Requirements Analysis

Feature List

  • Requirements Traceability
  • Analyze Requirement Quality
  • Assisted requirements decomposition
  • Organize the model based on different criteria
  • Classify the information as you wish to perform the analysis: word-like views (document view), excel-like views (list view), etc.

Benefits

  • Manage the project scope
  • Deliver projects in time and in budget
  • Prioritize needs
  • Identify inconsistencies or missing elements
  • Requirements Specification

Requirements Specification

Feature List

  • Create your own requirement types
  • Define mandatory attributes
  • Specify filters
  • User-defined views
  • View sharing
  • Role-based user interface
  • Graphically defined requirement process and traceability
  • Multi-dimensional structuring of requirements artifacts
  • Mix several elements types (acceptance tests, user requirements, system requirements, defects) in the same view and edit them in that very view
  • Built-in Workflows
  • Unlimited number of user-defined attributes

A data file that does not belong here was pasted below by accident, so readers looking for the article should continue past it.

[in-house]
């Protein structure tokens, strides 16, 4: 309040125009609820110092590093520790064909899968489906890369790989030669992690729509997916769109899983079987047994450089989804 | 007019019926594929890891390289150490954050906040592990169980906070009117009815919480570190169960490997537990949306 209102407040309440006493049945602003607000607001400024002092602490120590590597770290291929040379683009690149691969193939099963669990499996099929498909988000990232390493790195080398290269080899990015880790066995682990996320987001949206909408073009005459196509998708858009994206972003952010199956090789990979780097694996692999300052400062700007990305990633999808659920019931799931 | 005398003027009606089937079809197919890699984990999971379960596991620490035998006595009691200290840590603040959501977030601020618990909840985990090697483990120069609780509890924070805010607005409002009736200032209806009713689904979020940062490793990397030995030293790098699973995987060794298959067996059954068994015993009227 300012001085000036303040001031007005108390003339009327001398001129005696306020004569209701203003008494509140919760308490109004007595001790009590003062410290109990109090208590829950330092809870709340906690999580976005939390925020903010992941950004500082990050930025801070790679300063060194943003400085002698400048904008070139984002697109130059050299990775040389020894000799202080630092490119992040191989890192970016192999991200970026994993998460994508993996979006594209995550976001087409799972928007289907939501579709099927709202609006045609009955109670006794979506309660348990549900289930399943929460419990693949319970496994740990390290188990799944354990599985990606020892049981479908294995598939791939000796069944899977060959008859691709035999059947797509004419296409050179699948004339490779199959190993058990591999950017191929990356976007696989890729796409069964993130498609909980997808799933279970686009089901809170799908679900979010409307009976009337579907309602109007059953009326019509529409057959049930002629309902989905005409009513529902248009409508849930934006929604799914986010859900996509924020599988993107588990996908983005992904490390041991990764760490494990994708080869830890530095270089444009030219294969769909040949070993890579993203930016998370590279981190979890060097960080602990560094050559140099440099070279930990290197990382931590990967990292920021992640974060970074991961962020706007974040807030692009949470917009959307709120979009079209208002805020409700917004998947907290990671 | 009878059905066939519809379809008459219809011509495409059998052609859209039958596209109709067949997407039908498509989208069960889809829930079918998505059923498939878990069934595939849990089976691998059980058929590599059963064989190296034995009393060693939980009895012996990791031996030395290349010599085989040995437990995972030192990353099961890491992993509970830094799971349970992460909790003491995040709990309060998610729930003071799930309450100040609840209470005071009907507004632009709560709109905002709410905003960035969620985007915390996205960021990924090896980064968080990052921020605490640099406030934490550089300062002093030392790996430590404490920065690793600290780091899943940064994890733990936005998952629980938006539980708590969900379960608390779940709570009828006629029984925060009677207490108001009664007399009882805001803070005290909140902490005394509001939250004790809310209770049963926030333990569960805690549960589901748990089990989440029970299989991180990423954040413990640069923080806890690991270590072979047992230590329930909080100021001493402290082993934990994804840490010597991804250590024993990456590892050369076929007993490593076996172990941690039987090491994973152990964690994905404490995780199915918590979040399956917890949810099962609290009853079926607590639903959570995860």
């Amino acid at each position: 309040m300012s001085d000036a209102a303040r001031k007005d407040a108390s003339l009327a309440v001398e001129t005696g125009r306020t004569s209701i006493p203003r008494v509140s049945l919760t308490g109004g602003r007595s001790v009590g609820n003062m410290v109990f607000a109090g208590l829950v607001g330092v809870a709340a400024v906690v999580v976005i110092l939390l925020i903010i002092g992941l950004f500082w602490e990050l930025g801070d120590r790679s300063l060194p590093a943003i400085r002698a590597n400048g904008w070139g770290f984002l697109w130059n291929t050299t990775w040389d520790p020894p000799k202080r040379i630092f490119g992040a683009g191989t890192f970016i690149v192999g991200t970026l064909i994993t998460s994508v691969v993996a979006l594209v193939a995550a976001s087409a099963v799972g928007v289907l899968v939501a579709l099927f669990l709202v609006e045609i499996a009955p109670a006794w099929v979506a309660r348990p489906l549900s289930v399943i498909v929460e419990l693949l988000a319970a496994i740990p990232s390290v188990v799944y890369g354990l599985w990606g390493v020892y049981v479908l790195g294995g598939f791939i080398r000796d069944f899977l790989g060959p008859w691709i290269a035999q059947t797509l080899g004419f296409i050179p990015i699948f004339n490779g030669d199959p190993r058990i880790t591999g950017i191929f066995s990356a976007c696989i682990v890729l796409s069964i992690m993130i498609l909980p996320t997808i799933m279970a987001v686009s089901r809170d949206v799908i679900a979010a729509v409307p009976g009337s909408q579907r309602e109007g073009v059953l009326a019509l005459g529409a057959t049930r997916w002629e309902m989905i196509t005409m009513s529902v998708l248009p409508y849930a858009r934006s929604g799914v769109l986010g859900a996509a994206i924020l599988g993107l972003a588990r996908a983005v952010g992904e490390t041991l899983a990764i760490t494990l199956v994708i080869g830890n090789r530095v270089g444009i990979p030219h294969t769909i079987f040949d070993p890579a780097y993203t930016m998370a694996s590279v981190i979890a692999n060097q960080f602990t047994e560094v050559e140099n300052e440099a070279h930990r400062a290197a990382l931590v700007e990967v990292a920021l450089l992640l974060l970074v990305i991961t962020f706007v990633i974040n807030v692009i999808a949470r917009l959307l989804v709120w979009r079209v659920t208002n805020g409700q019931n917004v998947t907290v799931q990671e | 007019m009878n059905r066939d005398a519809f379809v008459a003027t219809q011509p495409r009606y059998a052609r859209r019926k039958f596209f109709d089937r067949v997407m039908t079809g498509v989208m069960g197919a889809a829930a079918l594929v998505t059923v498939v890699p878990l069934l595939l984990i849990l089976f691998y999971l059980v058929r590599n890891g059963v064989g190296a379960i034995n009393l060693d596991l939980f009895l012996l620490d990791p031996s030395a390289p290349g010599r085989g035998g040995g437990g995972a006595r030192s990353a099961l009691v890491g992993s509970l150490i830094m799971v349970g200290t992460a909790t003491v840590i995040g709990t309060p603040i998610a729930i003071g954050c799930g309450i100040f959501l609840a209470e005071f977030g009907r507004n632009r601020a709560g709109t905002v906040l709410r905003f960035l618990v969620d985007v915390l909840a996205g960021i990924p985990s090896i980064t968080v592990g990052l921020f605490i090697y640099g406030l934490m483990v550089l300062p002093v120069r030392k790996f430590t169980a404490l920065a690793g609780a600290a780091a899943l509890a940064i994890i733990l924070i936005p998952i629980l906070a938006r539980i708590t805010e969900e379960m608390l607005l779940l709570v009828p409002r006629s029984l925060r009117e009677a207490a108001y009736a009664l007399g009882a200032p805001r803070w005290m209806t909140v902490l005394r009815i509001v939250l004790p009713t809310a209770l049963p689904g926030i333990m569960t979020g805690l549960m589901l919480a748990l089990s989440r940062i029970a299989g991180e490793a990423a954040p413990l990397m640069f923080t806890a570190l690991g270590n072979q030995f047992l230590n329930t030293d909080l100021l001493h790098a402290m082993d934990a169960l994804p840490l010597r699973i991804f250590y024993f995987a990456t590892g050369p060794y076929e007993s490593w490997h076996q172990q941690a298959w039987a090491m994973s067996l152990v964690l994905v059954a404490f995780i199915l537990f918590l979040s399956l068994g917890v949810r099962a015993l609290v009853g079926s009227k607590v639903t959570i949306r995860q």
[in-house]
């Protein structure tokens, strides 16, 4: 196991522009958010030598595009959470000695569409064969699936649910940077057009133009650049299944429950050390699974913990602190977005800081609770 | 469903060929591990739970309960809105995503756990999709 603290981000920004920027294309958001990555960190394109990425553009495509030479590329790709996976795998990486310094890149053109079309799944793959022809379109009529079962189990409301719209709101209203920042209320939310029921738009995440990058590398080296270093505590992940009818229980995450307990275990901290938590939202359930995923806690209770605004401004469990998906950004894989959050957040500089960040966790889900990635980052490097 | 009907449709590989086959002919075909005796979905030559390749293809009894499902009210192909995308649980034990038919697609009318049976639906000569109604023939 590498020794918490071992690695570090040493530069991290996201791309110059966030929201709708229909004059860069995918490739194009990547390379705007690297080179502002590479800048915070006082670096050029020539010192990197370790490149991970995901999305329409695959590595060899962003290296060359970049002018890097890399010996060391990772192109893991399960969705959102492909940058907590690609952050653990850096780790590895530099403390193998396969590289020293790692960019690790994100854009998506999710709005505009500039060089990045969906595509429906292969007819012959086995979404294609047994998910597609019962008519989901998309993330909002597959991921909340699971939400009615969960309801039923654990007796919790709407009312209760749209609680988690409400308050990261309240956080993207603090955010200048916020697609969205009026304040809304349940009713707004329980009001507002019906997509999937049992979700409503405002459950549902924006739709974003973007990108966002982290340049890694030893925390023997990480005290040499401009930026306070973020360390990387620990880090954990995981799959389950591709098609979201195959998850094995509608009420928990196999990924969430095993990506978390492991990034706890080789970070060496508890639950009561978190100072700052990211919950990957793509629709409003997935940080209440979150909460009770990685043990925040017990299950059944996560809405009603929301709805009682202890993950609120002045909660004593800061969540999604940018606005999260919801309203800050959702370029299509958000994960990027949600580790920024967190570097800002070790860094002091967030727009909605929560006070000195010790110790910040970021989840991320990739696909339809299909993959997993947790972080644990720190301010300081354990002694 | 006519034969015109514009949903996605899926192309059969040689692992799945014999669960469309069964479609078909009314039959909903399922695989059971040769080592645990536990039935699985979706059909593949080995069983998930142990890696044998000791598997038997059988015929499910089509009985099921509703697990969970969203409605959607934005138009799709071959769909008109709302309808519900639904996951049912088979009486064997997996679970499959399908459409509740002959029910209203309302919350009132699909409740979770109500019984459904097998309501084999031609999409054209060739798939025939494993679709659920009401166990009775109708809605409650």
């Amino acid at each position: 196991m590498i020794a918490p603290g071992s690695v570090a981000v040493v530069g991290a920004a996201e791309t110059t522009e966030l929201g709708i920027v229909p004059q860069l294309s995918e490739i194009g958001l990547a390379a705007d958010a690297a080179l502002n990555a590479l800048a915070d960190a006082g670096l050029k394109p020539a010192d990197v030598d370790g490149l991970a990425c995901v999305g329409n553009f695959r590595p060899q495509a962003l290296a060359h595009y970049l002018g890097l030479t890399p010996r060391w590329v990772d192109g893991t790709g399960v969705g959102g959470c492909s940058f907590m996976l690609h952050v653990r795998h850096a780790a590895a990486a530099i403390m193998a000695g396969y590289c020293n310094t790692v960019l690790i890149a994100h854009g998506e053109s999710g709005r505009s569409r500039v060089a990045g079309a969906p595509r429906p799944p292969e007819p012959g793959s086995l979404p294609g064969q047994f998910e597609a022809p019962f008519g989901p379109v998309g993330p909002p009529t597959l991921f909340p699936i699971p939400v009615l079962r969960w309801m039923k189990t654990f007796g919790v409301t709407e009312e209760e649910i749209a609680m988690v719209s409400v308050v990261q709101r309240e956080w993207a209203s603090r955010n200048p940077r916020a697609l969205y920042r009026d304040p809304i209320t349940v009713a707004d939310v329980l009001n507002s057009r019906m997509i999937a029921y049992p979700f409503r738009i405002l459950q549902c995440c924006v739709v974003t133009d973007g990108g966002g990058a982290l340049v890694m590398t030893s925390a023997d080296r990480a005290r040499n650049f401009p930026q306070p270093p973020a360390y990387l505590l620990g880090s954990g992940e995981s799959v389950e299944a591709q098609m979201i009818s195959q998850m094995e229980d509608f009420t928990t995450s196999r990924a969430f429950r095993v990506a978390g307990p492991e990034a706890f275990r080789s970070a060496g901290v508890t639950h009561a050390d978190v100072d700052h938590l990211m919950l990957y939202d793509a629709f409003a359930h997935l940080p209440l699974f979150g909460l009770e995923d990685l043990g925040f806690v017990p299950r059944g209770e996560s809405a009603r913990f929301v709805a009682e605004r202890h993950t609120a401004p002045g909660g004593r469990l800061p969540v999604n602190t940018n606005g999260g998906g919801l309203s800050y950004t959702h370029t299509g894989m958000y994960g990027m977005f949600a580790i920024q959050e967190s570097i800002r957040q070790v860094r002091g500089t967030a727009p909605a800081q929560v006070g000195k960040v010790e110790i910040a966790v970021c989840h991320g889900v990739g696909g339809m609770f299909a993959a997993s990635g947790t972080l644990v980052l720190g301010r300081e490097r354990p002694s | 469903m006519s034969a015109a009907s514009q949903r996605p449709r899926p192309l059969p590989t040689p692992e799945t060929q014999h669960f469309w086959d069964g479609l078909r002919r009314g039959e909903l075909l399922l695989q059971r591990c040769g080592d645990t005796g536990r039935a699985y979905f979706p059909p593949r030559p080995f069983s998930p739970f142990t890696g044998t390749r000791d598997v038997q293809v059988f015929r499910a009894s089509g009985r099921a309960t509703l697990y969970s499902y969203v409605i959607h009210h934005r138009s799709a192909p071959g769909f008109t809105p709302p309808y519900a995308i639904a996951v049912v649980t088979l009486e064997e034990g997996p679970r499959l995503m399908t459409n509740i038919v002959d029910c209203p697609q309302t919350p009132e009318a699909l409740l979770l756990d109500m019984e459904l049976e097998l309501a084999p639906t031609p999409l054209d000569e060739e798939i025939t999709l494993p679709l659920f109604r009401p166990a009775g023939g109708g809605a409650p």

• Version management and comparison
  • Roll-back to older versions
  • Report Generation

Benefits

  • Document and specify requirements appropriately for stakeholders
  • Communicate requirements through the lifecycle
  • Generate reports containing metrics, dashboards, charts, and any other piece of information extracted from the project
  • Requirements Validation

Requirements Validation

Feature List

  • Definition of acceptance tests
  • Automatic capture of acceptance tests from MS Office
  • Traceability between tests and requirements
  • Certified integration with HP Quality Center Fit-Criteria for requirements
  • Validation matrix
  • Raise change requests from the failed tests or any other artifact your process required

Benefits

  • Deliver quality products that cover the user’s expectations
  • Ensure that the collected requirements actually defined the system required by the users

Conclusion:

Requirements Lifecycle Coverage (RLC) is a process that helps ensure your requirements are complete and accurate. The 5 Phases of RLC Coverage outlined in this blog post will help you get started with improving the quality of your requirements.  In addition to the benefits of using Visure Requirements ALM Platform, such as improved traceability and collaboration, following these phases will also help you avoid costly mistakes and missed deadlines. If you’re looking for a comprehensive ALM platform that can help improve the quality of your requirements, request a free 30-day trial at Visure Requirements ALM Platform today.